How I Was Occupied at Occupy

Forward: This post is about an experience I had at the Occupy LA protests yesterday. That said, I promise it's a humorous anecdote and not a political rant, so no need for the apathetic to be scared.

Because Occupy LA's events started so early in order to have solidarity with NYC's activity, I actually awoke at 5am. Without a doubt, that is the hour I am most least likely to be awake normally, with the few exceptions being when I have yet to go to bed. Having only slept a few hours, I had to ask myself if I really was going to go for this, but I decided the cause was too important and I hopped on a train to downtown.

While I stood on the outer circle of a chanting rally, a frantic man approached asking for help. "I need people to hold signs!" "What kind of signs?" I asked. Because there were so many different viewpoints present, I didn't want to hold a sign that I didn't agree with. "Homemade signs!" he said, as if I were expecting one of those professionally made signs the movement is known for. Hesitantly, I followed.

Along with five other strangers who were also too nice to say to no, I found myself in front of six large red signs, each with a different phrase. I didn't understand what it was about until someone pointed out that it rhymed. "Oh, it's a poem!" another woman realized. "It's a Burma-Shave!" the sign creator corrected.

It read:
Hey Bankers: Shared Sacrifice?
Don't You Get It, We Played Nice. [I held this one]
Bailed You Out with $16 TRILLION,
Jobs Are Gone for 24 MILLION.
Stop Our Protest, Are You Nuts?
What We Want is JOBS NOT CUTS!

Here's the thing: Burma-Shave's work great alongside a highway, but they are not practical in a protest setting. Not only were the signs a bit unwieldy to start, but our march is not a parade. It's an unorganized mob of people. Staying close to each other was not only difficult, but as the flow of traffic and the space available in the street fluctuated, it was actually impossible. At some point someone told us we were backwards and told us to reorder ourselves. Since the signs were double-sided, what read forwards one way was then going to be backwards from the other direction, but I only argued this point twice before finally just rearranging myself in the realization that I wasn't getting through to anybody.

The sign creator, or "The Poet" as we sign carriers became referring to him as, ran a tight ship. When one carrier fell a few strides behind, generally due to no fault of his own, The Poet would inform her that she was lagging behind. All we could do was laugh because he was being a bit demanding of people who were kind enough to help him pull off his creative vision. Besides, why wasn't he holding any of these signs? As other protesters shouted, "This is what a democracy looks like!" I whispered to the girl next to me, "This is what a dictatorship looks like!"

At least the sign holders, became chummy with one another through this bizarre shared experience. All six of us were total strangers to each other, but we did have one main things in common: we were pushovers who resigned ourselves to just holding the sign even though we had no particular attachment to the message. We also found The Poet's attempts to point at each of us individually to prompt us to scream out our respective sign's slogan pretty laughable.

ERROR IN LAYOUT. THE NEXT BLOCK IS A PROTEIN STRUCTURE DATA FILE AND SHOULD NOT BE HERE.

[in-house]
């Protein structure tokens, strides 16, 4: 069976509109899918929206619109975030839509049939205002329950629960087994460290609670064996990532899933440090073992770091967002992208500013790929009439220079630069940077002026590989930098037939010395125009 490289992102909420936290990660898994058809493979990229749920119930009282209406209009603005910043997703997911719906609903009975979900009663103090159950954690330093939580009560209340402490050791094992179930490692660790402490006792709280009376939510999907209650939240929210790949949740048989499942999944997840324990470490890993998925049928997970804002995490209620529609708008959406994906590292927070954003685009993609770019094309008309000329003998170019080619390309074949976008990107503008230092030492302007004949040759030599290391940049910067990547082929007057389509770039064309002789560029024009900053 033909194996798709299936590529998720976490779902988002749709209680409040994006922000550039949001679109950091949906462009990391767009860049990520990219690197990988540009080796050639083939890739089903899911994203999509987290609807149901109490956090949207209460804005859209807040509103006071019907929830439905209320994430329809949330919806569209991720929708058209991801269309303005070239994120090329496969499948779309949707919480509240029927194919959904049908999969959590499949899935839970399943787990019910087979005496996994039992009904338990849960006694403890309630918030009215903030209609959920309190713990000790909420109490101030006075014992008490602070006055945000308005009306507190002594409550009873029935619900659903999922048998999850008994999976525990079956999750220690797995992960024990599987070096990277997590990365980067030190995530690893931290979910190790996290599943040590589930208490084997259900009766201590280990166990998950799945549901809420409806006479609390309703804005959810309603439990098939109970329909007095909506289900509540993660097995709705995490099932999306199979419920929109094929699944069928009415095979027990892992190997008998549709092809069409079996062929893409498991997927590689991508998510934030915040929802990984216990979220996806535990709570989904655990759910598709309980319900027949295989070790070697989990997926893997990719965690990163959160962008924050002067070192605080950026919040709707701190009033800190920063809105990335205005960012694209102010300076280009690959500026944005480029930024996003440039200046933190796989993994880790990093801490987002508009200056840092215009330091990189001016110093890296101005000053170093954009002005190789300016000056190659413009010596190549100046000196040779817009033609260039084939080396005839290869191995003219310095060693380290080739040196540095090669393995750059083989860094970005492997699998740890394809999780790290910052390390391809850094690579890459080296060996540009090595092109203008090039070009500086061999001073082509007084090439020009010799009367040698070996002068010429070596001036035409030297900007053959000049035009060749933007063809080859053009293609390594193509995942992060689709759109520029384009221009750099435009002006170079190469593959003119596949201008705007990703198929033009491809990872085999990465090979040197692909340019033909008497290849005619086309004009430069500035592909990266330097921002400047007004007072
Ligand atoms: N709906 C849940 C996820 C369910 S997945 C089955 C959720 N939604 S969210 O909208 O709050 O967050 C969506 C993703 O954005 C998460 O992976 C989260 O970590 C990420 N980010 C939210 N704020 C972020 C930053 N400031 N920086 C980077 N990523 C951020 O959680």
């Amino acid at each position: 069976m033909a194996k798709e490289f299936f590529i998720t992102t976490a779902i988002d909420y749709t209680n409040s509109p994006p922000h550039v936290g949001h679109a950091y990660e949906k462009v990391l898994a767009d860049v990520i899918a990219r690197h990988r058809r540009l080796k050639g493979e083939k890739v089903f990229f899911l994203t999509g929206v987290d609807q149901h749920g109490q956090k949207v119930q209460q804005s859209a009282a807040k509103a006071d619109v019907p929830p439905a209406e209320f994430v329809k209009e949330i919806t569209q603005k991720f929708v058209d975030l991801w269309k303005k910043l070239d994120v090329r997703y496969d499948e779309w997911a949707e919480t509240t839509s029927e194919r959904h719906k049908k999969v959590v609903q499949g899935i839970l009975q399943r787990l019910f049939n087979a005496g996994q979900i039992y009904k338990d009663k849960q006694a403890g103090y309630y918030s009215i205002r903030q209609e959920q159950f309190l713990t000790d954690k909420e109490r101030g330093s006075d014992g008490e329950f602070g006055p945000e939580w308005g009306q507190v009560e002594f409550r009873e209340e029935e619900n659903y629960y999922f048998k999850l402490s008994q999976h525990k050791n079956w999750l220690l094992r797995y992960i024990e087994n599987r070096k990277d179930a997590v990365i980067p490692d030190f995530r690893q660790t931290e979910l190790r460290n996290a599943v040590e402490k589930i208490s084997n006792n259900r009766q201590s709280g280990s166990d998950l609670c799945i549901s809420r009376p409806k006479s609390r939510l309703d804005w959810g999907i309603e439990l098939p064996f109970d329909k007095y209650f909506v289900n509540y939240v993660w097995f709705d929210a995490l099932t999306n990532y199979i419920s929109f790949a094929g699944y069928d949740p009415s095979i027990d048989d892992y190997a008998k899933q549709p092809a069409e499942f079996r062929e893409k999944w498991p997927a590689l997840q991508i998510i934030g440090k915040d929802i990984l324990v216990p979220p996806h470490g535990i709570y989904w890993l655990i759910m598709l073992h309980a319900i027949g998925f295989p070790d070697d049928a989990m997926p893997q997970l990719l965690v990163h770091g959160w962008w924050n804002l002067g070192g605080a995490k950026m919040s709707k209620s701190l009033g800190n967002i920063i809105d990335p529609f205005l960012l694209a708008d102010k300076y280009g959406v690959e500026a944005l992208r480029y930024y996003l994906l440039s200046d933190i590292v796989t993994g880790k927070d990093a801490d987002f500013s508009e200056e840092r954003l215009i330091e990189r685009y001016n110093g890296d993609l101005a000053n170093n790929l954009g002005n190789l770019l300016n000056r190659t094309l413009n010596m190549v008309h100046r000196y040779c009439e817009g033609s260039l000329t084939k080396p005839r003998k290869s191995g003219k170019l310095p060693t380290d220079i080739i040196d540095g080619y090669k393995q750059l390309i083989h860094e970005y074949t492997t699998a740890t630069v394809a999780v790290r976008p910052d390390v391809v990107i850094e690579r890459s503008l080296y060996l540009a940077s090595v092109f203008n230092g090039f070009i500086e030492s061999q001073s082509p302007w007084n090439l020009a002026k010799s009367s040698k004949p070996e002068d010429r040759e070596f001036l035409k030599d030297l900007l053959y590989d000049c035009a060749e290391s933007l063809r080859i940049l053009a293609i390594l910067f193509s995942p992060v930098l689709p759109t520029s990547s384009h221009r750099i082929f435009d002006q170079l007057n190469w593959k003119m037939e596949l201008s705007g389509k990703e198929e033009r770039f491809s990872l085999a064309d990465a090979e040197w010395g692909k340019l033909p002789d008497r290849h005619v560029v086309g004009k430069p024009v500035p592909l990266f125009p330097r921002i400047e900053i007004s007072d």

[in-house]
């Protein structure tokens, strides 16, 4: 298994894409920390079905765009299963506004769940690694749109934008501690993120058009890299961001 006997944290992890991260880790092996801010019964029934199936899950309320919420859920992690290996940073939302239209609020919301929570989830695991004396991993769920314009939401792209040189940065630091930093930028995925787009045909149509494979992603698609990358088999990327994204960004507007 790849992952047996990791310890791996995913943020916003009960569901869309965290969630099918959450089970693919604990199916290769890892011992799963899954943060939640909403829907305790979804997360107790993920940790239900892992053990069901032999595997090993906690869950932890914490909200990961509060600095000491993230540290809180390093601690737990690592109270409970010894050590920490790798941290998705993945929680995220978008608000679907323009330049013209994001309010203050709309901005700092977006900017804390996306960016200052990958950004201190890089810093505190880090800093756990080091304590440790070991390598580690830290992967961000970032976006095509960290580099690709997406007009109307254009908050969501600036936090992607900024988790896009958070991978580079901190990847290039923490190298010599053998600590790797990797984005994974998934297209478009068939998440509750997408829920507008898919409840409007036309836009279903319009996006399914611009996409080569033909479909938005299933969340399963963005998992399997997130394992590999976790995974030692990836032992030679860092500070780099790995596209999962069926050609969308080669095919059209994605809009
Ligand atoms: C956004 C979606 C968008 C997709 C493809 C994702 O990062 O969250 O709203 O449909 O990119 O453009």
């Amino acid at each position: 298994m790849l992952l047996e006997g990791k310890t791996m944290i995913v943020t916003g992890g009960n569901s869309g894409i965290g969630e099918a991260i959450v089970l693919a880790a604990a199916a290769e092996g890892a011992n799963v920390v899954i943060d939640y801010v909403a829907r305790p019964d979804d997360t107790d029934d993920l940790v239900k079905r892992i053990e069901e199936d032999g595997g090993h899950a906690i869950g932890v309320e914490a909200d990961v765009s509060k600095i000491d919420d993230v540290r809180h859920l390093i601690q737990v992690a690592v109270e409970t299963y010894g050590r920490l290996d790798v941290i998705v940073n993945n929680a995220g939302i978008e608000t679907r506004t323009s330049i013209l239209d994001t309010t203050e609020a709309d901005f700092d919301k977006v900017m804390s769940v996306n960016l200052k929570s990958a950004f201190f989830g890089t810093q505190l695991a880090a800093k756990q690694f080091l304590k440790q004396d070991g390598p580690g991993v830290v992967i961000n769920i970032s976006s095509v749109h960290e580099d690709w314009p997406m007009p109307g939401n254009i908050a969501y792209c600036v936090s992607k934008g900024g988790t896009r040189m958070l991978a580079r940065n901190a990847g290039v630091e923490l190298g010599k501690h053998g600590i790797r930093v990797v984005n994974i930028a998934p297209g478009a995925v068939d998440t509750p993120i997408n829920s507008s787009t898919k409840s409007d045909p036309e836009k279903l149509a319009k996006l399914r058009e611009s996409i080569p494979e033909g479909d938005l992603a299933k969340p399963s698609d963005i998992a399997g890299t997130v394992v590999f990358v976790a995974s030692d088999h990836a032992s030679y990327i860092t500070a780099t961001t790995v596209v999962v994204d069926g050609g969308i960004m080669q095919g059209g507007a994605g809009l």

A man who was holding the sign to my right seemed legitimately terrified of The Poet. When we reached the intersection we were taking over, he pretty much ran for his life, handing off his sign to a nearby unsuspecting woman with no explanation. Every man for himself, I guess! The new signholder was confused and asked if this meant we wanted her to stand with us. "We don't want you to, but that guy does," I said, pointing to The Poet. She refused, and I admired her ability to say no (people can do that?), and The Poet replaced her with a woman who seemed pretty honored to be a part of the sign holding. In other words, she was as crazy as The Poet.

For the next hour or so, I tried to figure out how to get out of having to hold the sign. At one point, I even contemplated joining some other protesters in civil disobedience by laying in the road... I wouldn't have to hold a sign if I'm getting arrested! Finally, the young girl on the end with dyed blue hair (as opposed to naturally blue hair, I suppose) also made her escape. She just kind of bolted into the crowd, and I don't blame her. When The Poet realized the defaction, he freaked out, and the rest of us agreed to help him locate the missing sign, which we found tossed on the ground not too far away.

Geniusly, one of the fellow sign holders suggested to The Poet that he collect all of his signs so that "nothing would happen to them," and he agreed that that was a good idea. At the end, he gave each of us what one of my comrades called "a sweaty hug and kiss" to show his appreciation for our assistance. From the way we each flinched, I think a simple "thank you" would have been preferable. But at last we were free. In that moment, it felt as significant as toppling the 1%.

No comments: